is Professor of Epidemiology at the Columbia University Medical Center. He was awarded a Fulbright fellowship to study at Columbia University where he obtained MPH and PhD degrees in epidemiology. After returning to the Netherlands, Dr Lumey worked at the Academic Medical Center of the University of Amsterdam and the National Institute for Public Health and Environmental Protection RIVM. He later joined the American Health Foundation in New York and was Director of the New York City Perinatal HIV Transmission Collaborative Study before being recruited to the Department of Epidemiology at Columbia. Over the last decades, Dr Lumey completed a number of single and multi-generation cohort studies worldwide to investigate the relation between maternal nutrition in pregnancy and health outcomes in the offspring. These studies include men and women exposed to malnutrition during the Ukraine famine of 1932-33, the Dutch famine of 1944-45, and the Chinese famine of 1959-61. He has reported extensively on morbidity and mortality, including birth outcomes, infant growth, and adult health, including epigenetic changes. With collaborators in Leiden, he published in 2008 the first study in humans linking prenatal famine to persisting epigenetic changes in DNA methylation of the IGF2 gene. Further studies in the Dutch famine population show that DNA methylation could be an epigenetic mediator of the impact of prenatal nutrition on adult health.
Dr. Steven Haas (May 30)
is a Associate Professor of Sociology and Demography at Pennsylvania State University. His research addresses questions that lie at the intersection of social stratification, and the demography of health and aging. In particular his research investigates health as both a cause and a consequence of social stratification processes with particular interests in the processes that produce health disparities over the life course. Prior research projects have explored the social influence and peer selection processes around adolescent smoking using dynamic social network models, international differences in educational gradients in health, the relative contribution of early life versus adult factors in determining of trajectories of aging and disability, and the mechanisms linking adolescent health to educational outcomes and labor market success in both national and international contexts. Recent work has explored the socioeconomic determinants of cognitive aging and the long-term health impacts of exposure to war during childhood.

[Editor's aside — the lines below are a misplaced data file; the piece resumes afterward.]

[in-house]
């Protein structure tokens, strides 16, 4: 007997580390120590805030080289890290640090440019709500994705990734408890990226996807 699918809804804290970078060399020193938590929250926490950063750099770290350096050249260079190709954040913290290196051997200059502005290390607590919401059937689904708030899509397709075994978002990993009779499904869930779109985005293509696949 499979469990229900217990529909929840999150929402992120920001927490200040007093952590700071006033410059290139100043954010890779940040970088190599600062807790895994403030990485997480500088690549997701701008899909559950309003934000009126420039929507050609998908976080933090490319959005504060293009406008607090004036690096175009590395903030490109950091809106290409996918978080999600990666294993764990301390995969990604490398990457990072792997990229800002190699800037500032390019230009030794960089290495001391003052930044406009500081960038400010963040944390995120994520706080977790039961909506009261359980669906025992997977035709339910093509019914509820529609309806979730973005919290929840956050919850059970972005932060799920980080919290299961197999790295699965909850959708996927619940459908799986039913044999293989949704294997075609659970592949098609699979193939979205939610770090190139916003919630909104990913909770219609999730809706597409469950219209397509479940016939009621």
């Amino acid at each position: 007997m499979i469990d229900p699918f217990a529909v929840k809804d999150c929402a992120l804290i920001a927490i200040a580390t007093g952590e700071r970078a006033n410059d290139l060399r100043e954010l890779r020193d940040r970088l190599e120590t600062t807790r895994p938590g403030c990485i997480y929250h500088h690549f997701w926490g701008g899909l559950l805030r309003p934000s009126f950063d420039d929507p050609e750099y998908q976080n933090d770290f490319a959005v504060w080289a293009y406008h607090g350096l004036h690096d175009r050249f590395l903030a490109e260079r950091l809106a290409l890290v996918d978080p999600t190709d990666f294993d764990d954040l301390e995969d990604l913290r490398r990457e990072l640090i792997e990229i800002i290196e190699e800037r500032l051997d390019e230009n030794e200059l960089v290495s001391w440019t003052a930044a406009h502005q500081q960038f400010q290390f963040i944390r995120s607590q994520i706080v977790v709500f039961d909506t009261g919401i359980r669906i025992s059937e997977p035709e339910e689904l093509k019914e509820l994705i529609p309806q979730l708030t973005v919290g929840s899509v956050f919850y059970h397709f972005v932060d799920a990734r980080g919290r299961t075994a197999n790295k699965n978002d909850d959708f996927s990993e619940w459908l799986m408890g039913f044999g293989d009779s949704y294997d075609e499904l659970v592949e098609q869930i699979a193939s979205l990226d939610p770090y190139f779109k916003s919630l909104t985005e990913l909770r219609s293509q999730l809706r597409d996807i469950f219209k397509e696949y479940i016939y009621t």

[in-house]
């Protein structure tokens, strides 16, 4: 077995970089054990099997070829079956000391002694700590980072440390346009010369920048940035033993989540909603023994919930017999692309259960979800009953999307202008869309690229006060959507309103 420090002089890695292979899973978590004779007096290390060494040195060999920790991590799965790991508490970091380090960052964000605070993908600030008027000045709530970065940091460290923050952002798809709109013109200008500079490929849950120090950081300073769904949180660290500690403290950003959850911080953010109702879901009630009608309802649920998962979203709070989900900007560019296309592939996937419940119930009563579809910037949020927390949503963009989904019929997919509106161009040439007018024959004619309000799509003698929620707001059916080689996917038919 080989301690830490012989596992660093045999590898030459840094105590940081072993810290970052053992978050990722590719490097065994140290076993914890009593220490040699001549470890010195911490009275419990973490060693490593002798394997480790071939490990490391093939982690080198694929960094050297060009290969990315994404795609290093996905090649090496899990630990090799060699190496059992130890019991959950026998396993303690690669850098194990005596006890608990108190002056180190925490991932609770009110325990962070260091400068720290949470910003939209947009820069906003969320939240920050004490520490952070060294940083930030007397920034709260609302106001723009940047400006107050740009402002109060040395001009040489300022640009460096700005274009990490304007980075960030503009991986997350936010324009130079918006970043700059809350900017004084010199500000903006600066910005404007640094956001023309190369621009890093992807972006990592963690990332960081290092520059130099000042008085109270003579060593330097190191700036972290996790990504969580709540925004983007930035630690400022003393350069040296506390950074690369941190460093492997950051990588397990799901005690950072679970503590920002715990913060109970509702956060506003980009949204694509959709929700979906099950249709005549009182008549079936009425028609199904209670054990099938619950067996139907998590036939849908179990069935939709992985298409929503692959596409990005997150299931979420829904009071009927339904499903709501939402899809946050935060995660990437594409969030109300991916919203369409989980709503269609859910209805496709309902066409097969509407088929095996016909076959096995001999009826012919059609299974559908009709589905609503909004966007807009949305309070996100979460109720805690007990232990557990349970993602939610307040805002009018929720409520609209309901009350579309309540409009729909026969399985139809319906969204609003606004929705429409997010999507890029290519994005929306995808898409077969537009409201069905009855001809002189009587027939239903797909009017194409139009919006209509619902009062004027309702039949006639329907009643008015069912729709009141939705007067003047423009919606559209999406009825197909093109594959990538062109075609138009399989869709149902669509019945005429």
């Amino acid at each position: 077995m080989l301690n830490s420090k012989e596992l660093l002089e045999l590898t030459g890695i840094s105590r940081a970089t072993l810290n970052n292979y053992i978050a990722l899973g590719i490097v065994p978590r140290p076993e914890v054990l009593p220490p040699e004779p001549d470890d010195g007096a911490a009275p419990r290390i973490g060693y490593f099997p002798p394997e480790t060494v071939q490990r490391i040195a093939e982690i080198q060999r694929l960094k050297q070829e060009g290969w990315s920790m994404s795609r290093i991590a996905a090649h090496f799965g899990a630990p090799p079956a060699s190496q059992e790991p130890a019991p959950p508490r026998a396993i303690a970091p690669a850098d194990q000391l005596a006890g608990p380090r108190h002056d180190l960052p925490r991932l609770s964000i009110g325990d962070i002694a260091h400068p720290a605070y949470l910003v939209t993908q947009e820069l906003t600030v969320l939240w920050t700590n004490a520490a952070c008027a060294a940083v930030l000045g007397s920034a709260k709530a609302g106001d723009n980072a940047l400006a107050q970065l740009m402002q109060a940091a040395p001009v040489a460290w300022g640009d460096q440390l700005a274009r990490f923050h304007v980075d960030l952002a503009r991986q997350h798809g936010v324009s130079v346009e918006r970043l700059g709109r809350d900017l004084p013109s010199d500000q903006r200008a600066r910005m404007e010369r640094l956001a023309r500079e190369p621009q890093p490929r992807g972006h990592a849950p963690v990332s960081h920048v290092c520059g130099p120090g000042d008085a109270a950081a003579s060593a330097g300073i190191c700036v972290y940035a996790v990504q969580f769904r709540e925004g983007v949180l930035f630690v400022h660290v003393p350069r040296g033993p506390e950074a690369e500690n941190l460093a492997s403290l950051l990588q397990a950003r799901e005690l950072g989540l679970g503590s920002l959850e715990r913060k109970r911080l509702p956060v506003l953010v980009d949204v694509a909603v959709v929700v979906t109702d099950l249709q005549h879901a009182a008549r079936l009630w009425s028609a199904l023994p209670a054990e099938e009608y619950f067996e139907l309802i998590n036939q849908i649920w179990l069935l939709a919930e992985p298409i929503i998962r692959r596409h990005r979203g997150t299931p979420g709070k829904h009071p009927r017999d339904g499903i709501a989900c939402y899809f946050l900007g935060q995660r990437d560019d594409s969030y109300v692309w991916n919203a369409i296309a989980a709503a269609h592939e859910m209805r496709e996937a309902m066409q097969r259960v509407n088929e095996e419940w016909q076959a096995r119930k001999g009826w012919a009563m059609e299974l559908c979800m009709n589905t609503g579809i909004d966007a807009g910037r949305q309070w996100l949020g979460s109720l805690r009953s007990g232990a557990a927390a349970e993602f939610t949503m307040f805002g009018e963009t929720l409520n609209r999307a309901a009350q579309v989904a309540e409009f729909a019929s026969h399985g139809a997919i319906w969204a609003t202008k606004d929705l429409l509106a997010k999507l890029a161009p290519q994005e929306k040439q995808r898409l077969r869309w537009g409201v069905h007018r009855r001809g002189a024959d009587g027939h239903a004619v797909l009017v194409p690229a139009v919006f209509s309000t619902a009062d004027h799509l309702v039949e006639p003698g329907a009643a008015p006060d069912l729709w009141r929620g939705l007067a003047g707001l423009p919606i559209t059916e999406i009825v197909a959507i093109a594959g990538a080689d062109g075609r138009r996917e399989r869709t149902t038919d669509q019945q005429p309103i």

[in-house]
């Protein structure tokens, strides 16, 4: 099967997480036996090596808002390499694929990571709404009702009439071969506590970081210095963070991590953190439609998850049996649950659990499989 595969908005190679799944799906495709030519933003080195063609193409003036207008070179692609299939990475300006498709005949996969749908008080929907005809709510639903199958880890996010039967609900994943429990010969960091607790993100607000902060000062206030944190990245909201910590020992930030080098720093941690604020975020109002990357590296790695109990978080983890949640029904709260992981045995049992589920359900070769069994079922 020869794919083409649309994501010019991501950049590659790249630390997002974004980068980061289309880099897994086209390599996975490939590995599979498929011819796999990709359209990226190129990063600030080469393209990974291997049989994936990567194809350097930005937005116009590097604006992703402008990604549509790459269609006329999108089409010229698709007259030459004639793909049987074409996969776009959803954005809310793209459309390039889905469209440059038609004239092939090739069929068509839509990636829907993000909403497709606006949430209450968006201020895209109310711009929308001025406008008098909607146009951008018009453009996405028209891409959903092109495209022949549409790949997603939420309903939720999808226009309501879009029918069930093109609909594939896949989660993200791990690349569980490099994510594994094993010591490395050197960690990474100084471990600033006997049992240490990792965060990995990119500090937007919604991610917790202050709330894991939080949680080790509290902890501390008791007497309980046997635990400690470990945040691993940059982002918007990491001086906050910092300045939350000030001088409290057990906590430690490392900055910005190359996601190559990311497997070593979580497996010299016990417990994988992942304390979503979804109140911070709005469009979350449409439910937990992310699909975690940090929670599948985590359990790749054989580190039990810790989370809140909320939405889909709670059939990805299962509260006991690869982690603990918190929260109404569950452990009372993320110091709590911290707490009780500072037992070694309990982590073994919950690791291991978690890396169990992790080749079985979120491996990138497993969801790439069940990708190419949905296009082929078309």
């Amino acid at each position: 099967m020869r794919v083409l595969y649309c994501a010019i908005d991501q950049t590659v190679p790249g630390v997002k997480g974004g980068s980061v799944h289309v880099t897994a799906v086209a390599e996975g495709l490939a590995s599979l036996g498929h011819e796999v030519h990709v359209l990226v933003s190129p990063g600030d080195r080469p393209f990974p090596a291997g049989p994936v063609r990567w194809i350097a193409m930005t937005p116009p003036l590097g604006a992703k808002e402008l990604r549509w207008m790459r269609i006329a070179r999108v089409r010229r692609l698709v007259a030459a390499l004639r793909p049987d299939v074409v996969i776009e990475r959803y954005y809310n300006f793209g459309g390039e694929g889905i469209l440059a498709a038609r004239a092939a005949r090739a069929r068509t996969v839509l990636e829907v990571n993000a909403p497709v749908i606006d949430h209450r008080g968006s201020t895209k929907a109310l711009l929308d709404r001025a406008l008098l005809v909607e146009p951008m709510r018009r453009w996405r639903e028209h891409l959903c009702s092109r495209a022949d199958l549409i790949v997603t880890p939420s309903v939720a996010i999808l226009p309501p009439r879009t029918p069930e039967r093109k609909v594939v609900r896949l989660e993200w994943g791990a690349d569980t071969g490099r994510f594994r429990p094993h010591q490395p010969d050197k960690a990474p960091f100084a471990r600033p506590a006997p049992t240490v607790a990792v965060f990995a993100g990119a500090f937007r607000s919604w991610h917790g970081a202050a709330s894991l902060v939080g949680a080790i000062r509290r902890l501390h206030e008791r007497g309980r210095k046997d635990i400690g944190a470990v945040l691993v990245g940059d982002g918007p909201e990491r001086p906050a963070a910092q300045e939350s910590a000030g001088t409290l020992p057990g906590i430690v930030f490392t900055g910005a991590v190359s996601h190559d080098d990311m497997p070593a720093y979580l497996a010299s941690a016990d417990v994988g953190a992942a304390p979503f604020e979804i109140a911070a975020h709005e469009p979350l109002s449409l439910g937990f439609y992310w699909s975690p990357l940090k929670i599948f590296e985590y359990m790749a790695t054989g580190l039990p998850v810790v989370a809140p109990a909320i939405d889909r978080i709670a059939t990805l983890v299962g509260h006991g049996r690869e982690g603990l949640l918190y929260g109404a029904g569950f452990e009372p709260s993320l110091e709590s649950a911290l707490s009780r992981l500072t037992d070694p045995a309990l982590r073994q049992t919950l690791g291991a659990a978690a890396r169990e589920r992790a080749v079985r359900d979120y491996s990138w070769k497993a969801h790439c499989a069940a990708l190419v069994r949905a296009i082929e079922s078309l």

Dr. Cathal McCrory (June 12)
is Associate Professor (Psychology) of Life Course Development and Ageing in the Department of Medical Gerontology. He leads the Behavioural and Social Sciences group within TILDA. His research explores the pathways, processes and mechanisms through which socially mediated risk factors come to influence health over the life-course, with a particular emphasis on stress. Psychosocial frameworks postulate that those growing in more disadvantaged environments are subjected to a greater number of stressors during development resulting in greater ‘wear and tear’ on physiological systems (i.e. allostatic load) which may precipitate earlier biological ageing. Understanding how differences in the social environment ‘get under the skin’ is a major focus of his work. His research utilizes population-level data to explore the extent to which differences in exposure to stressors can account for disease and mortality differentials between different social groups, leading to the identification of modifiable risk and resilience factors.